Local favorite J.Robert was able to assemble a live band for the April edition of his first Monday concert series, Songs of Florida Cattle Culture, at the Margood Theater in Goodland. With the room standing, only the crowd latched on to every note — and every story — the set had to offer for a solid two-hour set.
The threat of a much-needed thunderstorm moved the show inside the theater this month. When the weather is right, J.Robert likes to put on his show on the outdoor stage behind the theatre, overlooking the bay.
Marie Nofsinger, a regular collaborator, hooks the public early. Captn Jac, another regular, kept things lively. TR Kerth brings his storytelling skills to the stage, entertaining the crowd with some of his original original compositions. Then Jack Shealy, the youngest of the crew at 38, regales the audience with tales of free-roaming cattle and not-quite-legal activities from his childhood in the Southwest Florida backcountry.
“My family is Gladesmen,” Jack Shealy told the audience. “It was kind of a lawless culture. But it’s only illegal if you get caught. My grandfather ran Moonshine. It’s never wrong if it’s to feed the family.
Some of Shealy’s favorite souvenirs are owned by Jack Price in the Immokalee area.
“There was a lot of hunting,” Shealy said, “but there wasn’t too much hunting on Jack Price’s property, mate. They said if you hunted on Price’s property, it was good way to get shot. But when I was in high school, I met a kid who claimed to be Jack Price’s nephew. He said he’d take me on a tour of the property. It was like going to Disney World for an 18 year old swamp rat like me. I remember walking around there, seeing it for what it was. I’ve probably seen more wild animals on Jack Price’s property that I’ve seen over the years in Big Cypress. We didn’t hunt, we just walked around.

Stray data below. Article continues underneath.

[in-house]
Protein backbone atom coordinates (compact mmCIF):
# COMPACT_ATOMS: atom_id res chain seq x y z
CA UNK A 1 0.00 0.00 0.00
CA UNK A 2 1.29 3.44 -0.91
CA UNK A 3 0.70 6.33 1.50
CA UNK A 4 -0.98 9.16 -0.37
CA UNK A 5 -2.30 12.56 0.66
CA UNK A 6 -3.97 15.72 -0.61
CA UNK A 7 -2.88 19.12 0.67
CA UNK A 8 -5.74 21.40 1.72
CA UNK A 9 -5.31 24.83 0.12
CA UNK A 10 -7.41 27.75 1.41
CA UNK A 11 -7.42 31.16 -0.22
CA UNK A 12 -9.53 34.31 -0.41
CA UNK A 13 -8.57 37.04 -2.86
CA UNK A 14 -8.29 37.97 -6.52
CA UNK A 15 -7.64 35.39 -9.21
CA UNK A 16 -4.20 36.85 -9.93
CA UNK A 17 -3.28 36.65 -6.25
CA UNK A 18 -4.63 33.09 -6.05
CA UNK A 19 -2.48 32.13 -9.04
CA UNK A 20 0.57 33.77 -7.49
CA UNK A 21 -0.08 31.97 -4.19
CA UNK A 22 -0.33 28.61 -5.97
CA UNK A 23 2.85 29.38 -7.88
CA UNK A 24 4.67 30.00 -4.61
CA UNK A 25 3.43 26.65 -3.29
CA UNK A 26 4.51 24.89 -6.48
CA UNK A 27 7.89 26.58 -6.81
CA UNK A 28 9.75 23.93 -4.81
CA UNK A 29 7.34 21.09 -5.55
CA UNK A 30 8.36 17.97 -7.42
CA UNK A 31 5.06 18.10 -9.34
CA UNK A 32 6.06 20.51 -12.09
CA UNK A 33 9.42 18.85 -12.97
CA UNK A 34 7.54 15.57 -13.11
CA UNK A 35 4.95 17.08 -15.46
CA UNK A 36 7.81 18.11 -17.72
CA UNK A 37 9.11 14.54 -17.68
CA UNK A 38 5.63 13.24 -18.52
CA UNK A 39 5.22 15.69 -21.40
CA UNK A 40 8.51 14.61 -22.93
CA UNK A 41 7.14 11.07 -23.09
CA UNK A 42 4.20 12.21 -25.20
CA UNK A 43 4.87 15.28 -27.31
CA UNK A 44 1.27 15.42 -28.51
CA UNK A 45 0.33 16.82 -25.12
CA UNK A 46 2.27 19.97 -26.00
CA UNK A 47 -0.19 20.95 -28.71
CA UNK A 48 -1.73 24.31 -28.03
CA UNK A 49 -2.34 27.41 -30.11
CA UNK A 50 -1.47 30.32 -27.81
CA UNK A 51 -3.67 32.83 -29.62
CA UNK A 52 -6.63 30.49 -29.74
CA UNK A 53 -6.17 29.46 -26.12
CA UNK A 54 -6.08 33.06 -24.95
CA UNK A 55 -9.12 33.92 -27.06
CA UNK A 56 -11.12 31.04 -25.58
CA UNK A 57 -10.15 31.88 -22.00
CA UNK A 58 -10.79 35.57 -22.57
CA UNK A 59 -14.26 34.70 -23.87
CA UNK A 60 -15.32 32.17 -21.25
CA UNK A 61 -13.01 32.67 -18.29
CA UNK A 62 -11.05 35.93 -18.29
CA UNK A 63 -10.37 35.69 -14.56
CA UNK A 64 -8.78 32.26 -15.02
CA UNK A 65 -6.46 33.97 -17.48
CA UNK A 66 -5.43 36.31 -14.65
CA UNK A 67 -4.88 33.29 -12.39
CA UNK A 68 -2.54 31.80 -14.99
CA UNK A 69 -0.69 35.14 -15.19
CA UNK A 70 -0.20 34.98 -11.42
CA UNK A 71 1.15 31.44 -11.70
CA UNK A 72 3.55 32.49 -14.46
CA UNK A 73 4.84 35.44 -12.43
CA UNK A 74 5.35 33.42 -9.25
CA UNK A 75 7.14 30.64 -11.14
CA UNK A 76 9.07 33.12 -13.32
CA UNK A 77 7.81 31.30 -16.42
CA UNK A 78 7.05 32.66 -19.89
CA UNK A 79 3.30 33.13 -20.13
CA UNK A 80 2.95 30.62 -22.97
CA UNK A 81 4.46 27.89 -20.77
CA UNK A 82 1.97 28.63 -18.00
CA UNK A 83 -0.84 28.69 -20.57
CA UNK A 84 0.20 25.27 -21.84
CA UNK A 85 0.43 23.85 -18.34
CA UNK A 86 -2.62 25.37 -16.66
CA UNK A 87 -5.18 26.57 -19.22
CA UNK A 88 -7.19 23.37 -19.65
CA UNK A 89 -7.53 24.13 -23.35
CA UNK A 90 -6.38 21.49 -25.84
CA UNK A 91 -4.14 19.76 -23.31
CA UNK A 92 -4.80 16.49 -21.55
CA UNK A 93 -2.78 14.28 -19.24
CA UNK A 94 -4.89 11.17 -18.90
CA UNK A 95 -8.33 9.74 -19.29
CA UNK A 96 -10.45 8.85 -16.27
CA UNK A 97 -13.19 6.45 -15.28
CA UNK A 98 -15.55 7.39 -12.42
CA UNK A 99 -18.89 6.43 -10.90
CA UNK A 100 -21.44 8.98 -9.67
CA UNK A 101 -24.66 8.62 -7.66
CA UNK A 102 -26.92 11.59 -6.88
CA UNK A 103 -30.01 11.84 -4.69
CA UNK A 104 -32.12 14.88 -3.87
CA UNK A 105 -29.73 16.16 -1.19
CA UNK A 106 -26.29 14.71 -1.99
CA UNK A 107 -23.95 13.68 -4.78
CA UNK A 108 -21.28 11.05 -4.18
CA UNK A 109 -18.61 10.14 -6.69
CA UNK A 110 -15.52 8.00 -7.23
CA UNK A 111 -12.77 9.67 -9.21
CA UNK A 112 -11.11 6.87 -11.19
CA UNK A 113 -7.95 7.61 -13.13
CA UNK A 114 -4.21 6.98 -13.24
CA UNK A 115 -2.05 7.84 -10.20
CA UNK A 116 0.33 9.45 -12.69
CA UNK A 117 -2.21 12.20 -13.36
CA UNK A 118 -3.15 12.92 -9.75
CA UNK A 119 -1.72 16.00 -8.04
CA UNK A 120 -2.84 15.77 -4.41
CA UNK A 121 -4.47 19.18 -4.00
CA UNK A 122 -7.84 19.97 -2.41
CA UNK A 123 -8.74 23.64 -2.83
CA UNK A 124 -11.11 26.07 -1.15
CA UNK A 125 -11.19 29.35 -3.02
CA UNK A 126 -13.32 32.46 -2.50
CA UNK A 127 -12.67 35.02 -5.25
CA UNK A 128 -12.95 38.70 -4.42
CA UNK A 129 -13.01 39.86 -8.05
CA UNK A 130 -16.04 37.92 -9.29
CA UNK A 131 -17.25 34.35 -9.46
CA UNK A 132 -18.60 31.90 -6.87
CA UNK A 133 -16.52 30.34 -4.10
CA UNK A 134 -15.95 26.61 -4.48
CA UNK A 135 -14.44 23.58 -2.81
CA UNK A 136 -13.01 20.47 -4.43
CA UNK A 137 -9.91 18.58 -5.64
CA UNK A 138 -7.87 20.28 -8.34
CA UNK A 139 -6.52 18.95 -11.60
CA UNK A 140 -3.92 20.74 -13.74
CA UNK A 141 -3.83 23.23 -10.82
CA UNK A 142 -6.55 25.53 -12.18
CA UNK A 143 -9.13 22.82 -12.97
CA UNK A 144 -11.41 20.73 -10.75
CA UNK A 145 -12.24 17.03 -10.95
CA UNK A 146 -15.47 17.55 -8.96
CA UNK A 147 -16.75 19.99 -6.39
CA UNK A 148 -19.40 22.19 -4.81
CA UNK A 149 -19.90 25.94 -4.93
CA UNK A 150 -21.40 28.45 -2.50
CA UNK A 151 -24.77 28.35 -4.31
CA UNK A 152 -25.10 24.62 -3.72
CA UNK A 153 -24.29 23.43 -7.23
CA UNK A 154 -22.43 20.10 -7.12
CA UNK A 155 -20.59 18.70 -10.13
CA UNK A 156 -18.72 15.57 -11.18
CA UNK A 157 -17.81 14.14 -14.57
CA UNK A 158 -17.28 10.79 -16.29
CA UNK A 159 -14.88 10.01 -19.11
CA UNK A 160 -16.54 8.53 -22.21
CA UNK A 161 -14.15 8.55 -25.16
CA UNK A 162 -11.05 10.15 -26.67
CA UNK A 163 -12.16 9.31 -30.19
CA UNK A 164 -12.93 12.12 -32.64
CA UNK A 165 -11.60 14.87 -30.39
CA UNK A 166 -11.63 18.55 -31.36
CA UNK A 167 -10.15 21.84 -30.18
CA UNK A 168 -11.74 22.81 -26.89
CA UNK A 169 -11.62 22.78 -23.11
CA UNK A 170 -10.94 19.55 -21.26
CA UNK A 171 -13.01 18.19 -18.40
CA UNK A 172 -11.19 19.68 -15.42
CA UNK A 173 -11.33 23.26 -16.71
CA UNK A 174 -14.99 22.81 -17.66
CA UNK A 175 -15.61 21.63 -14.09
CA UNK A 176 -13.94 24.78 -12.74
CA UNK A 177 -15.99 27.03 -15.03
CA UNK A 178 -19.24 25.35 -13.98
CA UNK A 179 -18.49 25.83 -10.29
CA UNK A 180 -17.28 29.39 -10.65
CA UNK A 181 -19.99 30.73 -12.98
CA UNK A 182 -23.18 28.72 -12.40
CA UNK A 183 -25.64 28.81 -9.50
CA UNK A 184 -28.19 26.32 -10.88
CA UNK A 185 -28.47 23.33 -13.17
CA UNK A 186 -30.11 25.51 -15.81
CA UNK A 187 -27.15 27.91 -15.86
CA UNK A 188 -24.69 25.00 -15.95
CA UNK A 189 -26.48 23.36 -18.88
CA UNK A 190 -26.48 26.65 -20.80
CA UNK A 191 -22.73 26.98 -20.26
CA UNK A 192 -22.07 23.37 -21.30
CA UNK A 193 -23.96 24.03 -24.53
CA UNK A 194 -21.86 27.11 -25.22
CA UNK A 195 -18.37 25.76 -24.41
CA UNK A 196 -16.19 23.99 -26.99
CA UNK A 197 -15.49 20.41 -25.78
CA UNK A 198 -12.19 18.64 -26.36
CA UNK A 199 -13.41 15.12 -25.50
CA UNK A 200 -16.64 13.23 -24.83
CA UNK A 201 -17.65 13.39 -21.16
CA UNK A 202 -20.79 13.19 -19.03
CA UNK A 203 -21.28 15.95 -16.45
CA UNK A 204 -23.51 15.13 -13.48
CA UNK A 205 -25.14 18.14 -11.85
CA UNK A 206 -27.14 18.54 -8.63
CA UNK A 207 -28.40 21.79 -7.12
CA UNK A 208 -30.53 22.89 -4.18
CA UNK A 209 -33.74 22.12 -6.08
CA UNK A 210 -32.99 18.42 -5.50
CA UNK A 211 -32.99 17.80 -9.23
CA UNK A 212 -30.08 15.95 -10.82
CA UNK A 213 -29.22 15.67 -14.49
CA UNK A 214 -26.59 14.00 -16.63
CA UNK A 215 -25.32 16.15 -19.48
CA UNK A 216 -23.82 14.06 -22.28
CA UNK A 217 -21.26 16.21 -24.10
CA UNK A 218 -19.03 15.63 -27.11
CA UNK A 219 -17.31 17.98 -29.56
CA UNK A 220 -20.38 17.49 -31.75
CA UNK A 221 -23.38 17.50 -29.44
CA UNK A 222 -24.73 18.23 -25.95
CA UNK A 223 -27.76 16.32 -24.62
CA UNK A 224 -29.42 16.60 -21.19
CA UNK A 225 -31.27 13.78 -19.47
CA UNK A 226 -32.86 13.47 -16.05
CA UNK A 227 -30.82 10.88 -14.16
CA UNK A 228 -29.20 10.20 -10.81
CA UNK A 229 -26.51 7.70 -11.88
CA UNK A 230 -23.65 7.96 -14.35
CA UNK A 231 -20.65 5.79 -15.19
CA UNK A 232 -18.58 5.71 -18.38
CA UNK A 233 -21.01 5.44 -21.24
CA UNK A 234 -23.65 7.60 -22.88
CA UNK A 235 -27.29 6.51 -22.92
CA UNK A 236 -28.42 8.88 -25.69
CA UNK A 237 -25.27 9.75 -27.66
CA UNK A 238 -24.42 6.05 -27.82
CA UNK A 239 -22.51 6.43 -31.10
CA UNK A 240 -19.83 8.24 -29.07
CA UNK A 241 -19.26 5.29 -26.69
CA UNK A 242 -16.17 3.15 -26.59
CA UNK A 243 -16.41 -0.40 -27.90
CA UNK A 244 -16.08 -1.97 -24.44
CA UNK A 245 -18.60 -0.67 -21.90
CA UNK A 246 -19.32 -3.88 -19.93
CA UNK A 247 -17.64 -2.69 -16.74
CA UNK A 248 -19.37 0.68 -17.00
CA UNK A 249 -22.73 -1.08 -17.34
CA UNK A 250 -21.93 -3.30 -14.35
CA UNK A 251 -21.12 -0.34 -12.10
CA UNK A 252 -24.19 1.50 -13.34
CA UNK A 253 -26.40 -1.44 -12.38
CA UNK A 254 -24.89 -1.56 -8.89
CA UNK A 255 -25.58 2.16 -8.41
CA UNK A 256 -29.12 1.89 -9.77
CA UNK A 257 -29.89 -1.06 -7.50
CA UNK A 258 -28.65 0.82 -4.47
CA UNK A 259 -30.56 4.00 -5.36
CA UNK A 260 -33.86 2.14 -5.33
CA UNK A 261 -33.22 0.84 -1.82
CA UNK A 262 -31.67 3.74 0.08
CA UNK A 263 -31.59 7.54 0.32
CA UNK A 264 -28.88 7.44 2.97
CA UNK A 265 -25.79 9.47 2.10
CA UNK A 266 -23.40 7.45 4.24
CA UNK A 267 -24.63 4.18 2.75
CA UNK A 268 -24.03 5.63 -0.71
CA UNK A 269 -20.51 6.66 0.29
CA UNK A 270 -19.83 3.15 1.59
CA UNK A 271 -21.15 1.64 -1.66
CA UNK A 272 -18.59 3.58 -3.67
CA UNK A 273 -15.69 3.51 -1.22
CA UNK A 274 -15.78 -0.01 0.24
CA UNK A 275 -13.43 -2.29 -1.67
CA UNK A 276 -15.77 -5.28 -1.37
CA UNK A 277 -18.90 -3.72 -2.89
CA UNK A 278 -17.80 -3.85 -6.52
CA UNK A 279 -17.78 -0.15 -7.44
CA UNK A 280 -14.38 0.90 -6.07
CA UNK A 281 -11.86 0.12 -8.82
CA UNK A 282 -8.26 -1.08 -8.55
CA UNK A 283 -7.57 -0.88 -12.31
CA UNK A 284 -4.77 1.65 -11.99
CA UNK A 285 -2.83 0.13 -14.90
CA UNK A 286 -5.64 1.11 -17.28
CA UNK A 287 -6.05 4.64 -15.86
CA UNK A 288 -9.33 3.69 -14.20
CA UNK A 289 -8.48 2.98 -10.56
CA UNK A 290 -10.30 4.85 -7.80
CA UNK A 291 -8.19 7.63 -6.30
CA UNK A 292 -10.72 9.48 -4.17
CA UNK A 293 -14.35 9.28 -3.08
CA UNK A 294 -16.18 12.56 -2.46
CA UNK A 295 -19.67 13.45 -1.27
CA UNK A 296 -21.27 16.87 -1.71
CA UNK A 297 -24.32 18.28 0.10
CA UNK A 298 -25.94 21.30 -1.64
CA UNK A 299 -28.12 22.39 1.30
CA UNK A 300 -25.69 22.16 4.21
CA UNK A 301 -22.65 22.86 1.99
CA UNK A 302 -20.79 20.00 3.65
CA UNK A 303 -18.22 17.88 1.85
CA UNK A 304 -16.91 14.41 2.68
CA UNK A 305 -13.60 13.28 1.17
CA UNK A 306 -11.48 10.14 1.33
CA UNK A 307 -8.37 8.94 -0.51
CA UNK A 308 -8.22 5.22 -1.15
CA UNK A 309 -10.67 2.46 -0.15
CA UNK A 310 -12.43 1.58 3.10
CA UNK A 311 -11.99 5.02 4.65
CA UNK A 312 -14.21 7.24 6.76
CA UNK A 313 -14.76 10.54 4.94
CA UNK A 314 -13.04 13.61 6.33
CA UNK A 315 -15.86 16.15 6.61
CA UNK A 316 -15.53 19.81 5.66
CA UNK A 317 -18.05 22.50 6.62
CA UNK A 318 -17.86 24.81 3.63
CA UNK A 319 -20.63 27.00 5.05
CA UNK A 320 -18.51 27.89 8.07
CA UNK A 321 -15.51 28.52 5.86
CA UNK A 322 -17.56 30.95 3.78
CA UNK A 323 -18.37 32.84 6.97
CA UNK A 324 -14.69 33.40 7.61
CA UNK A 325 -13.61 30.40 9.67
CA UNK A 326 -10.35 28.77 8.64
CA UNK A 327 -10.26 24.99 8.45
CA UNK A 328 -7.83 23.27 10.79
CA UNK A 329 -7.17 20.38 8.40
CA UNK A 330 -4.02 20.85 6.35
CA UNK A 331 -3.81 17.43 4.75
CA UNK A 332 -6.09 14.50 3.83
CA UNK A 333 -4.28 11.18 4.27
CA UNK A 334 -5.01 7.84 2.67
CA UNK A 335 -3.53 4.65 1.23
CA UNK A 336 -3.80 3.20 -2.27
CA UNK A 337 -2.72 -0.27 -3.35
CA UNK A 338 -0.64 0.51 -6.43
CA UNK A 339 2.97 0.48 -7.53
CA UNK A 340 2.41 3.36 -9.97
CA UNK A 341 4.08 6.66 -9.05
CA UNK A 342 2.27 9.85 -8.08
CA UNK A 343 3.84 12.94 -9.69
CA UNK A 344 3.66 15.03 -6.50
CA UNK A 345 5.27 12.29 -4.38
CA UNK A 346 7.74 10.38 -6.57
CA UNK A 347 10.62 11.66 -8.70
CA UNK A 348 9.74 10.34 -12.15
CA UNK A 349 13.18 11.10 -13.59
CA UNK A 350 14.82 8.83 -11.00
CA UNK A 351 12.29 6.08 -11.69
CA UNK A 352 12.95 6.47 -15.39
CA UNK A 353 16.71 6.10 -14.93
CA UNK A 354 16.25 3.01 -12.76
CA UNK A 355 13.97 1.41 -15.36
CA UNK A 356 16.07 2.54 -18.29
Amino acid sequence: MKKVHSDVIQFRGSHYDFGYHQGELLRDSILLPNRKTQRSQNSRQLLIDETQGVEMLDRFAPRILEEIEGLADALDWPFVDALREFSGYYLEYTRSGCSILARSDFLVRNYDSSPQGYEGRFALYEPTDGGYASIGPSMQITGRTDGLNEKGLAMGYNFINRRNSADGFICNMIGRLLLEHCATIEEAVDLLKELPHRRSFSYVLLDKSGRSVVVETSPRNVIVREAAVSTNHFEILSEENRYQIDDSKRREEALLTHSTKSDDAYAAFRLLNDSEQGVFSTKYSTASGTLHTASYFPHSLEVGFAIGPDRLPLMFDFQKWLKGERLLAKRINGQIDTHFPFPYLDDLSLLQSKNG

“They still had cattle out in the open,” Shealy tells the audience of his childhood, “just like you read in the book A Land Remembered. There were families that had cows that they walked around the northern part of the reserve Some of the cows They looked so poor you wanted to put them down when you saw them The ribs were sticking out But they were really hearty They called them Spanish cattle or crackers They were so tough that people would pay a lot of money for cattle because of their genes. They raised them for their herds and took them all over the state. You hear a lot about the Everglades and the pythons and everything. I think that it’s safe to say there’s never been a better steward of our natural lands in Florida than the ranchers of Florida. You’re going to see some of these legacy properties, there’s wildlife aplenty. These lands of cattle are all i remember When I was young. You see the turkey, you see the deer, you see everything flourish there. How about one last round of applause for the cowboys.
Shealy then ignites the crowd with a heartfelt rendition of Wagon Wheel.
After the song, J. Robert asks Shealy if he’s ever seen a Florida Cur dog.
“I have two,” Shealy replied. “Our Florida Cattle Curs are like a lean, short-legged Lab/Greyhound mix.”
J.Robert then delights audiences with an original composition, Mangrove and Buttonwood, taken from his original musical score for the award-winning documentary “Unbroken Circles, The Great Florida Cattle Drive”.